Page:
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Durability of DB25's for a mobile rig
Old 5th July 2017
  #1
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Steamy Williams's Avatar
 

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Durability of DB25's for a mobile rig

I'm about to buy some Bittree programmable bantam patchbays for my home studio, which will also double as a mobile recording rig. Bittree can supply these patchbays with either DB25 or EDAC/ELCO connectors (with 38, 56 or 90-pins). However, I'm struggling to decide which connector to go for. DB25's would definitely suit me better, but I'm a little concerned they won't be durable enough for a mobile rig.

I've been told that on paper EDAC's can withstand far more mating cycles than DB25's, although I haven't seen the specs to back this up yet. On other hand, some of my older engineer friends say they've found DB25's to be more reliable. And Bittree suggested I could reduce wear and tear on the DB25's on the patchbays by using port protectors, which seems like a good idea.

Incidentally, this mobile rig will only be used for guerilla recording projects, rather than capturing live gigs, and I'll be the only person to operate it. The rig will be divided into lots of small rack cases - mostly just 3U and 4U. This is partly to ensure I can lift each of the cases on my own, and also so I can just load what's needed for each project. However, this means that the patchbays will be in a different case from the rest of the gear, so all of the wiring will have to be disconnected for transporting.

I won't be taking the rig out very often though; probably just about once a month to begin with. And even if I get very busy further down the line, I doubt it'll ever be more than once a week. Anyway, I'd be grateful for your thoughts on the durability of DB25's for a mobile rig.
Old 5th July 2017
  #2
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tourtelot's Avatar
A good part of my location 24-track rig uses DB25 connectors that get hooked up every time the rig is built. I, like you are considering, build up the rig from a number of 2U, 3U and at the most, 4U rack cases. It works really well.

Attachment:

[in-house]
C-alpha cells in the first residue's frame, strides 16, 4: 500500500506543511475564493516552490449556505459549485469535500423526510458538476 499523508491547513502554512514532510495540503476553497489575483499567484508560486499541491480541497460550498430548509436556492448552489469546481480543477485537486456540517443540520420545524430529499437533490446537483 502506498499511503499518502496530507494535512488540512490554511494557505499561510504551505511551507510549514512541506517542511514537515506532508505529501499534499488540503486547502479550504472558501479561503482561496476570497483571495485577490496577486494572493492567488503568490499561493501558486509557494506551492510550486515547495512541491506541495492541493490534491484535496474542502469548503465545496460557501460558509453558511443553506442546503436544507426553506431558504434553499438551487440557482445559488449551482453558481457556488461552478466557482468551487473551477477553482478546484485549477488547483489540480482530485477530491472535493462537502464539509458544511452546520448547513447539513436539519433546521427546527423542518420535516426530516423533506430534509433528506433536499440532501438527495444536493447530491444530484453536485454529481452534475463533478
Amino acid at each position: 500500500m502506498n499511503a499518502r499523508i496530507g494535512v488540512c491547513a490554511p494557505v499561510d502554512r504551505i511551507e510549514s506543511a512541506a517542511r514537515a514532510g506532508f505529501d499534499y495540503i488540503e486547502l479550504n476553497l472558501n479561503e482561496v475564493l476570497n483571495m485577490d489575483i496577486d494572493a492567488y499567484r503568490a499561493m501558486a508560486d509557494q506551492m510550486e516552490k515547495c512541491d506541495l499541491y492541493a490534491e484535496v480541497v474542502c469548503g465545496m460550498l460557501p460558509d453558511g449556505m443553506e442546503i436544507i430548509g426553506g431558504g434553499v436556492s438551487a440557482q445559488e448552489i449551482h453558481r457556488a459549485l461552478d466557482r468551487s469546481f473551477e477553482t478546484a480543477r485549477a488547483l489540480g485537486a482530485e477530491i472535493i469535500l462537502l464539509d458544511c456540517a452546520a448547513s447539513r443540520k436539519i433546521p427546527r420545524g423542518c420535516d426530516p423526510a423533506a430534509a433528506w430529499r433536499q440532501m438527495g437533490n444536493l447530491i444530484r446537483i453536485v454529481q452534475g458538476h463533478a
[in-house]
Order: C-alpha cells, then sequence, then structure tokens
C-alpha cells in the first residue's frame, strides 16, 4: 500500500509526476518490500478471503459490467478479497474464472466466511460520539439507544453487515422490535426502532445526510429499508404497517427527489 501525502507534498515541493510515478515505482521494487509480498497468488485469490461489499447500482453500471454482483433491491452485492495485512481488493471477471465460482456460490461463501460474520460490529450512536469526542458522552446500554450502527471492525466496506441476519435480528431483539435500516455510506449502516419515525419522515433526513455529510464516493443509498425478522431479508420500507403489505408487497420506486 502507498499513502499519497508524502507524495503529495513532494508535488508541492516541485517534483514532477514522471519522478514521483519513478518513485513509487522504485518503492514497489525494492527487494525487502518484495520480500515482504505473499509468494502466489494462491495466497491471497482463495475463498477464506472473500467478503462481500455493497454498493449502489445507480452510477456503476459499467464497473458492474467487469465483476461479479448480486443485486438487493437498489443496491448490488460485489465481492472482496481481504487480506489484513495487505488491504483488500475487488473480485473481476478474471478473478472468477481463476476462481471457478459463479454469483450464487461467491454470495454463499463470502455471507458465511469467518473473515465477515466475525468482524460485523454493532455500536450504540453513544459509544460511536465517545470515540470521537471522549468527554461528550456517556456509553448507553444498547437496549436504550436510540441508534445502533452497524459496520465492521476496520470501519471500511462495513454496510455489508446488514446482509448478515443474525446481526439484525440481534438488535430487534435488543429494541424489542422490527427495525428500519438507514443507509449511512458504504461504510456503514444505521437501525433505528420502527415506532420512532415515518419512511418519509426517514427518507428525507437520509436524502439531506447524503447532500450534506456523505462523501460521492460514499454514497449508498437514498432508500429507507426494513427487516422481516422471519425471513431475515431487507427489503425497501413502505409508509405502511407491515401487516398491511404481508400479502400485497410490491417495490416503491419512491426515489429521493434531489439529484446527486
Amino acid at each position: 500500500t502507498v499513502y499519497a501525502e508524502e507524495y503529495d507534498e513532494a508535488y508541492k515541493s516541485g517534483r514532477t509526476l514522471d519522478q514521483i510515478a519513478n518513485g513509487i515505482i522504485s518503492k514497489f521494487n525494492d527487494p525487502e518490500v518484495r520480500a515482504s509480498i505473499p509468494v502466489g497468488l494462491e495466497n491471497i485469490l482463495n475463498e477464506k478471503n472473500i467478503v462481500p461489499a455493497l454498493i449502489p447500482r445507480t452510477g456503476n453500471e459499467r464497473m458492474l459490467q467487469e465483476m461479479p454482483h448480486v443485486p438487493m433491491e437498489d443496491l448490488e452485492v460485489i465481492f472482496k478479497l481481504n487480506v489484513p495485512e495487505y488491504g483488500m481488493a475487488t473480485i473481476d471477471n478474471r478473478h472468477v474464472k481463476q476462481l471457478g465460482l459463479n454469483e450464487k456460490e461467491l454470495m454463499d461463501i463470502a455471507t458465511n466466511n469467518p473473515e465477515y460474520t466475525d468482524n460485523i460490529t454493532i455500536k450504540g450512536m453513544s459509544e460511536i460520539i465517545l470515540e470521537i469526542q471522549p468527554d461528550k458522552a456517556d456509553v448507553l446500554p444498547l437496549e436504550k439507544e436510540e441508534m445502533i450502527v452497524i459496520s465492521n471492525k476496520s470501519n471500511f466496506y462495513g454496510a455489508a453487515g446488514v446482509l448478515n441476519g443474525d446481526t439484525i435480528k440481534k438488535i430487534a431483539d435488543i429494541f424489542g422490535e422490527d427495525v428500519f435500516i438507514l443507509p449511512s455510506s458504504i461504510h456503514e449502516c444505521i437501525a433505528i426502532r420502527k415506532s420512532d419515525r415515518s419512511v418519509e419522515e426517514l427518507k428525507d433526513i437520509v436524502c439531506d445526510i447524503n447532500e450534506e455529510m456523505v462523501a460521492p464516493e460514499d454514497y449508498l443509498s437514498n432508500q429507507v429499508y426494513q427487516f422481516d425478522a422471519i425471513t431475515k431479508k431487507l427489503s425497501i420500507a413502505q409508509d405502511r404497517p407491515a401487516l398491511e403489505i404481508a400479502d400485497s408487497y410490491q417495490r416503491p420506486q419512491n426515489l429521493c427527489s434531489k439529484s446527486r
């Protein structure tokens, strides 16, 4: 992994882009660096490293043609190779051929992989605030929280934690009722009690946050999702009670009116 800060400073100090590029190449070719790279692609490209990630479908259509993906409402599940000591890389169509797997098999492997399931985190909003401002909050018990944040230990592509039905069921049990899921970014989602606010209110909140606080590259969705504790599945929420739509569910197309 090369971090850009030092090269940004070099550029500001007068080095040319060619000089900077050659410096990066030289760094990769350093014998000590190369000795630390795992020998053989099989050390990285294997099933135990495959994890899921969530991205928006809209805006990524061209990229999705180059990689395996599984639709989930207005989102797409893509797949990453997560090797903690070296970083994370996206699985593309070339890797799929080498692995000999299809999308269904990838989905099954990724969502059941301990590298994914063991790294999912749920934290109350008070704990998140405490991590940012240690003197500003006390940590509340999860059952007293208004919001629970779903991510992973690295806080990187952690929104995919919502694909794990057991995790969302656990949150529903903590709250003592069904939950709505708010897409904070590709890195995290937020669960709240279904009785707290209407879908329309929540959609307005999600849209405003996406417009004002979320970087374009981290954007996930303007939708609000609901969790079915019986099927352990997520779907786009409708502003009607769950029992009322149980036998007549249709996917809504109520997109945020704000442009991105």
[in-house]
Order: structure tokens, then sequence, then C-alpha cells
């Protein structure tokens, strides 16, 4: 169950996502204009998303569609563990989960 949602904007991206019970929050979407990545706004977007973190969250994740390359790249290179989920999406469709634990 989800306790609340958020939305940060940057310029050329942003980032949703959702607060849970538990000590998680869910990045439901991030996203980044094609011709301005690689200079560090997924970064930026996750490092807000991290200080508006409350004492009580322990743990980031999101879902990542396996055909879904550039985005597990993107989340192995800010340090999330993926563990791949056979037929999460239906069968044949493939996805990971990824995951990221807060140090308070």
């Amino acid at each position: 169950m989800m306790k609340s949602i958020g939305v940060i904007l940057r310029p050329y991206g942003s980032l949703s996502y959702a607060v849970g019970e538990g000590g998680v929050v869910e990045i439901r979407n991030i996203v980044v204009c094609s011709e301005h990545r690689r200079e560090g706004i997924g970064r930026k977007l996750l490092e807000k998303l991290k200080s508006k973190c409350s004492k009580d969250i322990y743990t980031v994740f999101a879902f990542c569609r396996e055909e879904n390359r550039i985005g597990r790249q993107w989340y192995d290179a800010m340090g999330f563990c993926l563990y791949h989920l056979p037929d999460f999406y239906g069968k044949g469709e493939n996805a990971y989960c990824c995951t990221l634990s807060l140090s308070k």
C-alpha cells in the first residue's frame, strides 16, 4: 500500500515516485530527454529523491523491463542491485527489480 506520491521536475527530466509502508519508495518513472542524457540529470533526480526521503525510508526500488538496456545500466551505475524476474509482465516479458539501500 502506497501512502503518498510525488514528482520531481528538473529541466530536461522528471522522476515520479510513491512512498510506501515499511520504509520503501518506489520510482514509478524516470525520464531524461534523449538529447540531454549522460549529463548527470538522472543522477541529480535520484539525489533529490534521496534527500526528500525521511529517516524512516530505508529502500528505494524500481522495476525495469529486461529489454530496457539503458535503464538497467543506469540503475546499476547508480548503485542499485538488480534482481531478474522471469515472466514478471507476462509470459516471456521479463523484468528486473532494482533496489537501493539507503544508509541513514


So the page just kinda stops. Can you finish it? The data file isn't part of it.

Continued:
Two things about the DB24 connectors that I find. The first is that the cables attached to the connector need, for the most part, to be supported somehow. I use pieces of black theatrical tie-line, attached to the rack in a strategic place, to hold up bundles of 8-pair cable. Very simple to implement. The other is the use of what are called DB25 port savers. Here is a link to one source but they are readily available in many places.

https://www.monoprice.com/product?p_id=1193

These are sacrificial connectors that keep the actual connector on your devices from wearing out due to repeated coupling and uncoupling of the DB25s.

Other than those two things, I am careful when I connect the DB25s and tighten them down, tight so they don't wiggle around too much, but not so tight as to strip the screws or break off the headers (it will happen to you. It's part of the price of admission) and just treat them respectfully when I pack them away (shells will get dinged if you bang the connectors around). I also have loktite'd (is that a word?) all the headers into the gear so they don't unscrewed and come out with the connector. That will happen too (see above for "price of admission.") All these screw parts are super-fragile and will break and strip easily. It is kind of the only real down-side I find. Some repairs need to be made occasionally. I think there are probably "grades" of this hardware that are tougher but I haven't really researched that part yet.